9 posted on 08/13/2011 4:30:13 PM PDT by Dr. Bogus Pachysandra ( Ya can't pick up a turd by the clean end!)
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To: Yossarian
Does the State have the right to silence speech? To silence channels of communication? ,

If the state owns its own printing presses and decides to shut them down or restrict access, I see no first amendment issues. It is my understanding that the cell phone service is provided by Bart equipment. If Bart wants to shut it down, or shut down its intercom system if someone took it over, then how is that a free speech issue?

10 posted on 08/13/2011 4:33:19 PM PDT by Raycpa
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To: Yossarian

According to the Supreme Court the state (i.e. the public) does own the right to broadcast on the public airwaves, including cell. That is why they auction and license them to private carriers. So, free speech does not include a right to broadcast in the radio spectrum.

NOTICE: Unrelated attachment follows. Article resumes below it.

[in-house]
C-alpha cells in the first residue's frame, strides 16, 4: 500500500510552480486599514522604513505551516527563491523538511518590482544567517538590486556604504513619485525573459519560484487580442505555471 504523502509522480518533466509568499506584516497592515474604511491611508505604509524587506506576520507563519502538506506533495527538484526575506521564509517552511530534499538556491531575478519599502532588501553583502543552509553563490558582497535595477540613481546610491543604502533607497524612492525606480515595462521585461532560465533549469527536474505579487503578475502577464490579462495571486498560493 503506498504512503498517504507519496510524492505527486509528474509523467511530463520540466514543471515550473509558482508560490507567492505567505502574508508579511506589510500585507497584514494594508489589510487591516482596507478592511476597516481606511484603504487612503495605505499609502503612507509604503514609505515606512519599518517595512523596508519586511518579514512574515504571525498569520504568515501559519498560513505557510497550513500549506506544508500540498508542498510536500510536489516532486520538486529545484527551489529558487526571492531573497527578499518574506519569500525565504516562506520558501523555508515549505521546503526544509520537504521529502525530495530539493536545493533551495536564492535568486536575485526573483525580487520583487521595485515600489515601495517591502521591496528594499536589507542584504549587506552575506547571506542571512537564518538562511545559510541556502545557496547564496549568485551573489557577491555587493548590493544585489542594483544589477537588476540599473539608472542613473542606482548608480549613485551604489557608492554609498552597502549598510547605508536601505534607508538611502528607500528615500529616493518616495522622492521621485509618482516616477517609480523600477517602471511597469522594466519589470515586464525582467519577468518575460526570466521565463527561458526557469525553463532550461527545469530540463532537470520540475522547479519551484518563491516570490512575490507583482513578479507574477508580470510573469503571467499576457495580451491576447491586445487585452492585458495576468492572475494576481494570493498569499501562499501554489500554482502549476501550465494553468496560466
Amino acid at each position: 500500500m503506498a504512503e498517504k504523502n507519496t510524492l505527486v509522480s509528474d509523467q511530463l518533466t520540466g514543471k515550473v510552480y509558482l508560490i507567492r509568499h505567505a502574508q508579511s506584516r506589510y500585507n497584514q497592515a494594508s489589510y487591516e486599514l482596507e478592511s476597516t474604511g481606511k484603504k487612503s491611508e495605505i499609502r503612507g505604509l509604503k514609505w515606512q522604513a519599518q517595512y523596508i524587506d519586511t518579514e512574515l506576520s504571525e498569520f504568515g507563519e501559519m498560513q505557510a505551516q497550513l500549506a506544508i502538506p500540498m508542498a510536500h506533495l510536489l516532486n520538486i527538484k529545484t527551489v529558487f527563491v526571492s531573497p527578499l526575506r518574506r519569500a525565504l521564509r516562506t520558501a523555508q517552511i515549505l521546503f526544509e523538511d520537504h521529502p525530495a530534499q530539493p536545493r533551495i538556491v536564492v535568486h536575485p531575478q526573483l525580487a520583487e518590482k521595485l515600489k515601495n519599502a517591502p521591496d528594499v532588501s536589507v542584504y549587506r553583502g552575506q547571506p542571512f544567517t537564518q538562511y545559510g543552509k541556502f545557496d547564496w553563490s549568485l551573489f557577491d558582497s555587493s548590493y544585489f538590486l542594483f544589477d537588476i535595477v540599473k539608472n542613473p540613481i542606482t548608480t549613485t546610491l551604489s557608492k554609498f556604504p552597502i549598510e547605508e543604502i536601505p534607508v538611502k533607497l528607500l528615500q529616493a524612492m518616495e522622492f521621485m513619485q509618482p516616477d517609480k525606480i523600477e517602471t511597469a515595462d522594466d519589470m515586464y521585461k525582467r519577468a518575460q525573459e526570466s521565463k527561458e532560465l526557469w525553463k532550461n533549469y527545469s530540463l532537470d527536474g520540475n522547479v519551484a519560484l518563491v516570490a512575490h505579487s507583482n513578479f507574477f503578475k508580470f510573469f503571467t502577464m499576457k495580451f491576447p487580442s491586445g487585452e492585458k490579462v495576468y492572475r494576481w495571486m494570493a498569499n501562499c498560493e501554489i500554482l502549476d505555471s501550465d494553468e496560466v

Agree with it or not, right or wrong, that is what the law says.


11 posted on 08/13/2011 4:36:29 PM PDT by seowulf ("If you write a whole line of zeroes, it's still---nothing"...Kira Alexandrovna Argounova)
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To: Eleutheria5

Has America really become so attached to this cell phone phenomenon that we’ve forgotten what it was like to be required to find a coin-operated telephone to make a call, or - gasp! - wait until one reached home or the office to make that call?


12 posted on 08/13/2011 4:39:56 PM PDT by Jack Hammer
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To: Eleutheria5

So if for example, there is an attempt at some sort of terrorist attack (e.g., Sept 11 is the ten year anniversary) and the gov could, theoretically, exercise the internet kill switch AND a cell phone block to keep terrorists from communicating. Would be kinda surprising to those caught in the middle.